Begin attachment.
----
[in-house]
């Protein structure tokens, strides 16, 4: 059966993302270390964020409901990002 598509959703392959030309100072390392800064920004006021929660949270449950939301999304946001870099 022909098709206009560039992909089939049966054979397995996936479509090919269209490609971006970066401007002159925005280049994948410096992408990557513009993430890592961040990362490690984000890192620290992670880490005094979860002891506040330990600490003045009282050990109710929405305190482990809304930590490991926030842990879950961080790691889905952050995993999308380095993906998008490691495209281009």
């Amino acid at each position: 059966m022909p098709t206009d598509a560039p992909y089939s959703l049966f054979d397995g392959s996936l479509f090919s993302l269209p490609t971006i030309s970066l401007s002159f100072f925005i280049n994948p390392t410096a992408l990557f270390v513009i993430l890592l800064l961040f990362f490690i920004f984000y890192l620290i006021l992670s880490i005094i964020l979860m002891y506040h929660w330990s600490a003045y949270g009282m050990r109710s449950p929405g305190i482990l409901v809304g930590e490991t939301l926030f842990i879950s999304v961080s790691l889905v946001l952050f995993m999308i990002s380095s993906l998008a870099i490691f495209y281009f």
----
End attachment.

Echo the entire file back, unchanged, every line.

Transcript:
[in-house]
């Protein structure tokens, strides 16, 4: 059966993302270390964020409901990002 598509959703392959030309100072390392800064920004006021929660949270449950939301999304946001870099 022909098709206009560039992909089939049966054979397995996936479509090919269209490609971006970066401007002159925005280049994948410096992408990557513009993430890592961040990362490690984000890192620290992670880490005094979860002891506040330990600490003045009282050990109710929405305190482990809304930590490991926030842990879950961080790691889905952050995993999308380095993906998008490691495209281009």
């Amino acid at each position: 059966m022909p098709t206009d598509a560039p992909y089939s959703l049966f054979d397995g392959s996936l479509f090919s993302l269209p490609t971006i030309s970066l401007s002159f100072f925005i280049n994948p390392t410096a992408l990557f270390v513009i993430l890592l800064l961040f990362f490690i920004f984000y890192l620290i006021l992670s880490i005094i964020l979860m002891y506040h929660w330990s600490a003045y949270g009282m050990r109710s449950p929405g305190i482990l409901v809304g930590e490991t939301l926030f842990i879950s999304v961080s790691l889905v946001l952050f995993m999308i990002s380095s993906l998008a870099i490691f495209y281009f």